http://www.parks.ca.gov/?Page_id=24975 and Proposition 40 State Park System 
Allocations http://www.parks.ca.gov/?page_id=24976, 06/13/09. 
California Park & Recreation Society. Public Opinion Survey CPRS Building the Brand 
Initiative, 2009 Report on Market Research, 03/16/09. 
California Roundtable on Recreation, Parks and Tourism.  Children’s Outdoor Bill of 
Rights, http://www.calroundtable.org/cobor.htm, 06/13/09. 
California State University, Fullerton. Center for Demographic Research 
http://www.fullerton.edu/cdr/ocff.pdf, 06/13/09. 
California State Parks Foundation. Save Our State Parks 
http://ga3.org/calparks/parkclosures_takeaction.html, 06/13/09. 
Center for Disease Control and Prevention. U.S. Obesity Trends – Trends by State 1985‐
2008,  http://www.cdc.gov/obesity/data/trends.html, 06/13/09. 
Children and Nature Network. Children and Nature 2008: A Report on the Movement to 
Reconnect Children to the Natural World,  
http://www.childrenandnature.org/downloads/CNMovement.pdf, 06/13/09. 
‐‐‐‐‐. Children’s Outdoor Bill of Rights Supported by Govenator 
orted_by_governator/, 06/13/09. 
Friends of Harbors, Beaches and Parks. Outdoors in Orange County “A Tale of Two 
Cities,” Summer 2008, http://www.fhbp.org/publications/PDFs/summer‐2008.pdf, 
King, James. The Role of California State Parks in the California Economic System, 
December 2002. 

League of Women Voters of California. Proposition 12 
http://www.smartvoter.org/2000/03/07/ca/state/prop/12/, 06/13/09.  
‐‐‐‐‐. Proposition 40 http://www.smartvoter.org/2002/03/05/ca/state/prop/40/, 
‐‐‐‐‐. Proposition 50 http://www.smartvoter.org/2002/11/05/ca/state/prop/50/, 
‐‐‐‐‐. Proposition 84 http://www.smartvoter.org/2006/11/07/ca/state/prop/84/, 
Louv, Richard. Last Child In The Woods, Saving Our Children from Nature‐Deficit 
Disorder, 2006 
Municipal Water District of Orange County. Annual Rainfall in Orange County 
http://www.mwdoc.com/documents/FYERainfallinSantaAna.pdf, 06/13/09. 
National Park Service. Conservation and Recreation Newsletter, Engaging Youth:  A 
Sustained Commitment, 2009. 
National Recreation and Park Association. A Call to Action, “A National Action Agenda 
For Urban Parks & Recreation In America.”  
Newport, Frank. Americans: Economy Takes Precedence Over Environment, Gallop Poll, 
www.gallopcom/poll116962, 03/30/09.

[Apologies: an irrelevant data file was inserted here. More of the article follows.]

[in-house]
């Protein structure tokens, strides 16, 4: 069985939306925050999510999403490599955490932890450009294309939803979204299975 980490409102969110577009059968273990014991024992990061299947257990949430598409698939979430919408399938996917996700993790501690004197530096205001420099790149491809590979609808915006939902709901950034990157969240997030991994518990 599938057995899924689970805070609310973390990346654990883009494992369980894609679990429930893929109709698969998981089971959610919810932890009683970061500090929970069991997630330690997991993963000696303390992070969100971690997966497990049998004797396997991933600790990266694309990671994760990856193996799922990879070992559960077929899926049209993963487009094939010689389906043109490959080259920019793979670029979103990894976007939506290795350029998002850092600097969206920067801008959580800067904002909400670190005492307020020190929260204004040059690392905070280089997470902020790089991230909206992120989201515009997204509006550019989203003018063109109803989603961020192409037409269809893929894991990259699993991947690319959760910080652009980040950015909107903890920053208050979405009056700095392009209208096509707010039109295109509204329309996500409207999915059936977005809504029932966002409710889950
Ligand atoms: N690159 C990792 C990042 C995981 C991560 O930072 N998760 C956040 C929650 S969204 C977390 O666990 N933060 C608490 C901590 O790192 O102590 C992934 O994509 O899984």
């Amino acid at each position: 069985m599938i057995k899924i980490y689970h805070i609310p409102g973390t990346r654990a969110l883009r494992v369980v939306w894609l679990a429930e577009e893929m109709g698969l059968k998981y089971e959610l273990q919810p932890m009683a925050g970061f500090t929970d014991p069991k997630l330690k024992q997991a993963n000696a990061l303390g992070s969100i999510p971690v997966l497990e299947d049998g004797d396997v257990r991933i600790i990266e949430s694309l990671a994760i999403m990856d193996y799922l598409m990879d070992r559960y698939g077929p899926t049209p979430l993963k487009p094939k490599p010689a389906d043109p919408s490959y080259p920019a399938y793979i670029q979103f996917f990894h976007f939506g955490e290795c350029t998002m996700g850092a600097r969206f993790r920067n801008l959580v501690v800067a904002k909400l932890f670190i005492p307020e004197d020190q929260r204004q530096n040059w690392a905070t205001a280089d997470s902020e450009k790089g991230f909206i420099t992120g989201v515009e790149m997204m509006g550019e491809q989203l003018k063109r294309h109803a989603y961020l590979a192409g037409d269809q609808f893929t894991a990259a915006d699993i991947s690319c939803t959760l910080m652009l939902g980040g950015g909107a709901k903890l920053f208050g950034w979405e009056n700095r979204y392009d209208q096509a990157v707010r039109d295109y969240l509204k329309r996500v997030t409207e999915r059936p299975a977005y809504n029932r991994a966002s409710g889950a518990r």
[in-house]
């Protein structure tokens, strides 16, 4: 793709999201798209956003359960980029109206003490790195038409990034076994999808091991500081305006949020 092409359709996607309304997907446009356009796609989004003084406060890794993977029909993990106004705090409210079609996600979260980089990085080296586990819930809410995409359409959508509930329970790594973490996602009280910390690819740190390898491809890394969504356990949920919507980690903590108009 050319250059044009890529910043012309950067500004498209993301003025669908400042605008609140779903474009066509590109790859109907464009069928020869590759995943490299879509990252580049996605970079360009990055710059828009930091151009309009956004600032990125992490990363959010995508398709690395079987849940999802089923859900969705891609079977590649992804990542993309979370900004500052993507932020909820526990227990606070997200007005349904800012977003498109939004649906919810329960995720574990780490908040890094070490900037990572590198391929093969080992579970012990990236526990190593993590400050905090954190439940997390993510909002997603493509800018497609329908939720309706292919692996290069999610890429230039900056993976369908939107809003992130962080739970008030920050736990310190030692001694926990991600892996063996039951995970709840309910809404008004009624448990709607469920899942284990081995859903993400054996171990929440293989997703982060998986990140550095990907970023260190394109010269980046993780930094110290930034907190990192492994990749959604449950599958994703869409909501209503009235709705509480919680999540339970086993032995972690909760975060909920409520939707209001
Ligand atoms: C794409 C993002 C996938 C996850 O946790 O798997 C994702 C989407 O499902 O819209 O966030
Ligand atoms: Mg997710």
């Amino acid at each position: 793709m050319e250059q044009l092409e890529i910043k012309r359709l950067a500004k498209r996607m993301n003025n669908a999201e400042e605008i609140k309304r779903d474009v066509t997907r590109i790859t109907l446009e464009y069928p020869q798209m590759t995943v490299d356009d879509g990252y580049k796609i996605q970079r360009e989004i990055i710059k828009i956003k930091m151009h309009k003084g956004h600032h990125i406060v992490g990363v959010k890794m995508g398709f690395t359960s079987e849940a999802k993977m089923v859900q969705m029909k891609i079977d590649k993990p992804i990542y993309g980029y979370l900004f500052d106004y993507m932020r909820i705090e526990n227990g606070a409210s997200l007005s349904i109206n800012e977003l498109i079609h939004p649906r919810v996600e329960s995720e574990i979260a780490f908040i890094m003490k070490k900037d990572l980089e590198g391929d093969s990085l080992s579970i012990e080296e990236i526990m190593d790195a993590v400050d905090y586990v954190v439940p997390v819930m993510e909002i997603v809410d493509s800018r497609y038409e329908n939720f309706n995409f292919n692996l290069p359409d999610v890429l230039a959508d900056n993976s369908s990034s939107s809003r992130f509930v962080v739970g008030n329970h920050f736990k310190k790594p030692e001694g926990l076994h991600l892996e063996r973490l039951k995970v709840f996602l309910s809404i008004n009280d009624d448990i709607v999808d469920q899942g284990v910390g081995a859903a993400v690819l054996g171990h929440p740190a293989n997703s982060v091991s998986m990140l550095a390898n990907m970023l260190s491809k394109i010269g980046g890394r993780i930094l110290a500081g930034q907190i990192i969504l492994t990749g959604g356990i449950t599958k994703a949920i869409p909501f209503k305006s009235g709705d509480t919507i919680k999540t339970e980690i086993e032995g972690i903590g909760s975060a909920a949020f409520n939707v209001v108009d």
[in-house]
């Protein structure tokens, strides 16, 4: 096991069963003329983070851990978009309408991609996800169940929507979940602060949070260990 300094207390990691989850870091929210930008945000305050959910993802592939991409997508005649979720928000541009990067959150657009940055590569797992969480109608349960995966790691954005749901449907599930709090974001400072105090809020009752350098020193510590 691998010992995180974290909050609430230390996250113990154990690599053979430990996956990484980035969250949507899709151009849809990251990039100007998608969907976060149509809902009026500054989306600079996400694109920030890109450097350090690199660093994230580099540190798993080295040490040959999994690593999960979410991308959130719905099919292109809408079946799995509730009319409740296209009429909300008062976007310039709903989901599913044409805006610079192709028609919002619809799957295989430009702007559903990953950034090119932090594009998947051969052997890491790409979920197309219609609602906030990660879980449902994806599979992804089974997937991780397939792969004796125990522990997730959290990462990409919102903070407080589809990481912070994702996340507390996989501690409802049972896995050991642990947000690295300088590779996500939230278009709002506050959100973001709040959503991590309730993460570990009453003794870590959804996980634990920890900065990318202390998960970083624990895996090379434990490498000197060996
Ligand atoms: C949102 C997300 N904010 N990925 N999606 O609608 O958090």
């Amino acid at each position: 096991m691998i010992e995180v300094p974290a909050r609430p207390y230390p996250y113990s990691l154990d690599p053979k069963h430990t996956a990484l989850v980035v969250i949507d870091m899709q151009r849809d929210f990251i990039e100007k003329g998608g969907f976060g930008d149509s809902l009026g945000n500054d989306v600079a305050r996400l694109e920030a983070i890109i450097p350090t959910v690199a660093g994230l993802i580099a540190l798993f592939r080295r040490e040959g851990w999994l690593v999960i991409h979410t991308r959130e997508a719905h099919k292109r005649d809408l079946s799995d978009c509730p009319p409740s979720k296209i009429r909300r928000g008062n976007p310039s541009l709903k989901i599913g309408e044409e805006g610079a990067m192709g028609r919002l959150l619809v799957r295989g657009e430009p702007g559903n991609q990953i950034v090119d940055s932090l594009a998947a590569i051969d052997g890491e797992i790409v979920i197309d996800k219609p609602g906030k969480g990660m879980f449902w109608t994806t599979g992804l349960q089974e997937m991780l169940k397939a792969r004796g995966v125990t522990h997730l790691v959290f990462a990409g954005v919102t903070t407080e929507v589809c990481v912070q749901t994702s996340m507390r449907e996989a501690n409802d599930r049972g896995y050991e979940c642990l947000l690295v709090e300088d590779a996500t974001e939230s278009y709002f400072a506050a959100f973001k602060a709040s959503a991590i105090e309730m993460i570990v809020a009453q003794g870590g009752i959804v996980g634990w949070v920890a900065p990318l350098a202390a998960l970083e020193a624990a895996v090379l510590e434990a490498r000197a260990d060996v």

Orange County Community Indicators. Environment pp. 60‐64, 
tors, 05/15/2009. 
Orange County Fire Authority.  After Action Report Santiago Fire, 
http://www.ocfa.org/_uploads/pdf/aar_3‐27‐08.pdf, 06/13/09. 
‐‐‐‐‐.  After Action Report Freeway Complex Fire, 
http://www.ocfamedia.org/_uploads/PDF/fcfaar.pdf, 06/13/09. 
Pacific Institute.  Hazard Map Downloads,   
http://www.pacinst.org/reports/sea_level_rise/hazmaps.html, 06/13/09. 
Planning and Conservation League. California Today Left in the Dark: California’s 
Neglected Communities, March 2009 Volume 39, Issue 1, 

Reuters.  “California Declares Drought Emergency” 
San Antonio Business Journal. Survey: Americans would Pay More for Infrastructure,  
www.bizjournals.com, 2/16/09.  
State of California. Department of Finance – Information Regarding Bond Funded 
Infrastructure Projects, http://www.dof.ca.gov/infrastructure/bond_funded_projects/, 
‐‐‐‐‐. Department of Forestry and Fire Protection – High Hazard Severity Zones Maps 
‐‐‐‐‐. Department of Water Resources – California’s Drought Year 3,  
http://www.water.ca.gov/drought/, 06/13/09. 
‐‐‐‐‐. Employment Development Department. Quick Statistics, 
http://www.edd.ca.gov/About_EDD/Quick_Statistics.htm, 06/13/09. 
‐‐‐‐‐. Executive Department ‐ Executive Order S‐3‐05 
http://www.dot.ca.gov/hq/energy/ExecOrderS‐3‐05.htm, 06/13/09. 
‐‐‐‐‐. Strategic Growth Plan – Proposition 84 Overview, 
http://bondaccountability.resources.ca.gov/p84.aspx, 06/13/09. 
United States Fish & Wildlife Service. Terrestrial Carbon Sequestration: Restoring Native 
Wildlife Habitat and Capturing Carbon,  
http://www.fws.gov/southeast/climate/pdfs/CarbonFactSheet100107.pdf, 06/13/09. 


                        SCHOOL INFRASTRUCTURE REPORT

Orange County consists of 28 school districts (including the Orange County Department
of Education), serving over 500,000 students in grades kindergarten through twelfth.
Collectively, the districts manage and maintain nearly 600 school facilities.

The 2009 Schools Subcommittee (“Subcommittee”) of the Orange County Infrastructure
Report Card Committee (“Committee”) undertook an extensive effort to evaluate the
results of past School Subcommittee reports prior to developing the methodology for the
2009 assessment. As a result of this evaluation, this 2009 School Infrastructure Report
(the “School Report”), a component of the 2009 Orange County Infrastructure Report
Card, reflects the following goals and objectives:

       1.      To increase the accuracy and thoroughness of the discussion of recent
               school facility financing activities;

       2.      To determine if recent school facility financing activities have impacted
               school infrastructures since the 2005 report;
       3.      To reflect recent changes in school enrollment, including changes in
               overall enrollment as well as the effects of student distribution on capacity

       4.      To provide awareness to the public, city officials and representatives alike